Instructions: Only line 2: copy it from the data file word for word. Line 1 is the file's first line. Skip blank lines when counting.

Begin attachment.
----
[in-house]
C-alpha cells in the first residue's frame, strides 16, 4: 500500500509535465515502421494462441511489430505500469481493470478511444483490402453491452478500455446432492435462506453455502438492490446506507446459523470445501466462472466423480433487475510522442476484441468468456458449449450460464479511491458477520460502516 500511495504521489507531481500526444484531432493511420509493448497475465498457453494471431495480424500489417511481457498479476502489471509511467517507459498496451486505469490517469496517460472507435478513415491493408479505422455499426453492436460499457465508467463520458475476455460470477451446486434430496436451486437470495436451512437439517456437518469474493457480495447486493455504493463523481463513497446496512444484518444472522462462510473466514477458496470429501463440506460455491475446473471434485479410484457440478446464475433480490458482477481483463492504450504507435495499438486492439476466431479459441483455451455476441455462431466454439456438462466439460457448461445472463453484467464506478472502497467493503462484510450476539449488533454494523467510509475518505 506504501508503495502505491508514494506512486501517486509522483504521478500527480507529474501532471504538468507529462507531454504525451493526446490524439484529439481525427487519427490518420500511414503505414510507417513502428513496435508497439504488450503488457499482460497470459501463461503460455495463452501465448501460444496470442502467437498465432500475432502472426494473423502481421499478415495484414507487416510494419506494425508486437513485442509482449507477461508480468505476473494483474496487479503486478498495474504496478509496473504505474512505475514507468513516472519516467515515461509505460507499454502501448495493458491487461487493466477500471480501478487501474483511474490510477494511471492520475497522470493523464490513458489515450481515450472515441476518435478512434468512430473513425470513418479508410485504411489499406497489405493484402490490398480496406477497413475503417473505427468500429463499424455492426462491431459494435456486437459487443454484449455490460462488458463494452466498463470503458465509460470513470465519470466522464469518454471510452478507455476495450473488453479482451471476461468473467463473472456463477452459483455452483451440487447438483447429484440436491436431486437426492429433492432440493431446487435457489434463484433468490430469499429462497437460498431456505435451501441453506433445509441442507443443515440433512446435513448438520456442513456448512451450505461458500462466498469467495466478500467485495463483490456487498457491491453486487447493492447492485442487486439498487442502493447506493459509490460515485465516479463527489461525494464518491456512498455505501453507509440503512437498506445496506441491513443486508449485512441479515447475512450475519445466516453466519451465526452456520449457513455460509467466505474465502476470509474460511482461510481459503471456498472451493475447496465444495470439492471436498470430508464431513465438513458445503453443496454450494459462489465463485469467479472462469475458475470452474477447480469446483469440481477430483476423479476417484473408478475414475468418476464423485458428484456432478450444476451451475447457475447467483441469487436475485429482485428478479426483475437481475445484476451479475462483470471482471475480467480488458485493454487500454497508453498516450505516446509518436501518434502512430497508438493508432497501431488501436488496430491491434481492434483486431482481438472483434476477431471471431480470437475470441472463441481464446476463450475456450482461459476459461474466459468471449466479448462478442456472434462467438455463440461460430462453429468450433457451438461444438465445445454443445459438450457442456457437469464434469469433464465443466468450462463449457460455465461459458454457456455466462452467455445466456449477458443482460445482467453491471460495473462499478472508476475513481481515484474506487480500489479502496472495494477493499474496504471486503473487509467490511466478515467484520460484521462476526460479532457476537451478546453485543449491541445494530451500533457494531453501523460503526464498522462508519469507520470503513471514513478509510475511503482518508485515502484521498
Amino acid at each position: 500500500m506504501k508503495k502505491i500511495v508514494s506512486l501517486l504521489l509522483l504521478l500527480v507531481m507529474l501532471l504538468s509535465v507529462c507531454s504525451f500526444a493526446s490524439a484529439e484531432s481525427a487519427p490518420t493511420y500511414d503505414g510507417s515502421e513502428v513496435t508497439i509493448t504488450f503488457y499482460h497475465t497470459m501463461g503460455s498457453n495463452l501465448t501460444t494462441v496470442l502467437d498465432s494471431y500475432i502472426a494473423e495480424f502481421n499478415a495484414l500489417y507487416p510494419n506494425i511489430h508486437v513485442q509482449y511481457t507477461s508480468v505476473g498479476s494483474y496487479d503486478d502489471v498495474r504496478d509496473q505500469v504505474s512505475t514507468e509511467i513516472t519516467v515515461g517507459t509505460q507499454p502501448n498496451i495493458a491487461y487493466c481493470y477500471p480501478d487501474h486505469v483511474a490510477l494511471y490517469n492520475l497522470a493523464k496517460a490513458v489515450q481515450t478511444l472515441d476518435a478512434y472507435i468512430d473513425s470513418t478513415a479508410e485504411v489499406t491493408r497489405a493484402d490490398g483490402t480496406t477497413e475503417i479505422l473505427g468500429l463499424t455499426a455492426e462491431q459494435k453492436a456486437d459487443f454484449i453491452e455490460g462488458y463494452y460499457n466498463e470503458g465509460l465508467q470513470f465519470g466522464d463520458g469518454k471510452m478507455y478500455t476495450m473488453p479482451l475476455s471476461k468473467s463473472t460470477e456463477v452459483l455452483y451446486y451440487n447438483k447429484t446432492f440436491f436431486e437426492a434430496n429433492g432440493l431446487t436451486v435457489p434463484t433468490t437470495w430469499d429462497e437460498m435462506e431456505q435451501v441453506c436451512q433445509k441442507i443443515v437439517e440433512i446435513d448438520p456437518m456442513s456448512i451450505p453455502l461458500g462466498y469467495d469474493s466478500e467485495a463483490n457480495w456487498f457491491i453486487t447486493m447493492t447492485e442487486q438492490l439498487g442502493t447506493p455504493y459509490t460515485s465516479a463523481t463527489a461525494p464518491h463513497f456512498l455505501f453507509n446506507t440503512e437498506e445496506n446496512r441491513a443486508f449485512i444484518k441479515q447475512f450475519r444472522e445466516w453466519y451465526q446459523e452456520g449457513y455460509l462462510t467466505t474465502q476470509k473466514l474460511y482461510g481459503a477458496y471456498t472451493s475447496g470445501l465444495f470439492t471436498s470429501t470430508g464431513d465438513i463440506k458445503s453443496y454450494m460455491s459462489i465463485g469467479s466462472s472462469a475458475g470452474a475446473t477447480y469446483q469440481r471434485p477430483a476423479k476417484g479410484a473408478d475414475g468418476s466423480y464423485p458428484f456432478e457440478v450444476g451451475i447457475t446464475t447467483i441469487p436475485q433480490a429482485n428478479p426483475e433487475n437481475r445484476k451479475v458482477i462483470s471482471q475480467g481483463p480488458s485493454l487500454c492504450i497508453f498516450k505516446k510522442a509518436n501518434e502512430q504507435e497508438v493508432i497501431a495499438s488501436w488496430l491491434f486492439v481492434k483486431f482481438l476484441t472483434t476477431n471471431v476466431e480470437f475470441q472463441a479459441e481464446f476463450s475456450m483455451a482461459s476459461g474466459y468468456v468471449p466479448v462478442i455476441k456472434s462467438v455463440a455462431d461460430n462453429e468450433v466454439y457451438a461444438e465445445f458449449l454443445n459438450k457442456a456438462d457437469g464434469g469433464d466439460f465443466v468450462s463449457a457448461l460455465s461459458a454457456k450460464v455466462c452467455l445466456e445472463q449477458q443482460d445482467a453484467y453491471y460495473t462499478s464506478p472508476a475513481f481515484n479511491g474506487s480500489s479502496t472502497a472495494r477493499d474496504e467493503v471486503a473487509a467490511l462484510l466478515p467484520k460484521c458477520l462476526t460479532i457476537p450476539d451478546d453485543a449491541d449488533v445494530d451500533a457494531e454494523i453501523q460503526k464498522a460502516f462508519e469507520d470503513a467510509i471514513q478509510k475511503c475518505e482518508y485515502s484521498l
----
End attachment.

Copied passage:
C-alpha cells in the first residue's frame, strides 16, 4: 500500500509535465515502421494462441511489430505500469481493470478511444483490402453491452478500455446432492435462506453455502438492490446506507446459523470445501466462472466423480433487475510522442476484441468468456458449449450460464479511491458477520460502516 500511495504521489507531481500526444484531432493511420509493448497475465498457453494471431495480424500489417511481457498479476502489471509511467517507459498496451486505469490517469496517460472507435478513415491493408479505422455499426453492436460499457465508467463520458475476455460470477451446486434430496436451486437470495436451512437439517456437518469474493457480495447486493455504493463523481463513497446496512444484518444472522462462510473466514477458496470429501463440506460455491475446473471434485479410484457440478446464475433480490458482477481483463492504450504507435495499438486492439476466431479459441483455451455476441455462431466454439456438462466439460457448461445472463453484467464506478472502497467493503462484510450476539449488533454494523467510509475518505 506504501508503495502505491508514494506512486501517486509522483504521478500527480507529474501532471504538468507529462507531454504525451493526446490524439484529439481525427487519427490518420500511414503505414510507417513502428513496435508497439504488450503488457499482460497470459501463461503460455495463452501465448501460444496470442502467437498465432500475432502472426494473423502481421499478415495484414507487416510494419506494425508486437513485442509482449507477461508480468505476473494483474496487479503486478498495474504496478509496473504505474512505475514507468513516472519516467515515461509505460507499454502501448495493458491487461487493466477500471480501478487501474483511474490510477494511471492520475497522470493523464490513458489515450481515450472515441476518435478512434468512430473513425470513418479508410485504411489499406497489405493484402490490398480496406477497413475503417473505427468500429463499424455492426462491431459494435456486437459487443454484449455490460462488458463494452466498463470503458465509460470513470465519470466522464469518454471510452478507455476495450473488453479482451471476461468473467463473472456463477452459483455452483451440487447438483447429484440436491436431486437426492429433492432440493431446487435457489434463484433468490430469499429462497437460498431456505435451501441453506433445509441442507443443515440433512446435513448438520456442513456448512451450505461458500462466498469467495466478500467485495463483490456487498457491491453486487447493492447492485442487486439498487442502493447506493459509490460515485465516479463527489461525494464518491456512498455505501453507509440503512437498506445496506441491513443486508449485512441479515447475512450475519445466516453466519451465526452456520449457513455460509467466505474465502476470509474460511482461510481459503471456498472451493475447496465444495470439492471436498470430508464431513465438513458445503453443496454450494459462489465463485469467479472462469475458475470452474477447480469446483469440481477430483476423479476417484473408478475414475468418476464423485458428484456432478450444476451451475447457475447467483441469487436475485429482485428478479426483475437481475445484476451479475462483470471482471475480467480488458485493454487500454497508453498516450505516446509518436501518434502512430497508438493508432497501431488501436488496430491491434481492434483486431482481438472483434476477431471471431480470437475470441472463441481464446476463450475456450482461459476459461474466459468471449466479448462478442456472434462467438455463440461460430462453429468450433457451438461444438465445445454443445459438450457442456457437469464434469469433464465443466468450462463449457460455465461459458454457456455466462452467455445466456449477458443482460445482467453491471460495473462499478472508476475513481481515484474506487480500489479502496472495494477493499474496504471486503473487509467490511466478515467484520460484521462476526460479532457476537451478546453485543449491541445494530451500533457494531453501523460503526464498522462508519469507520470503513471514513478509510475511503482518508485515502484521498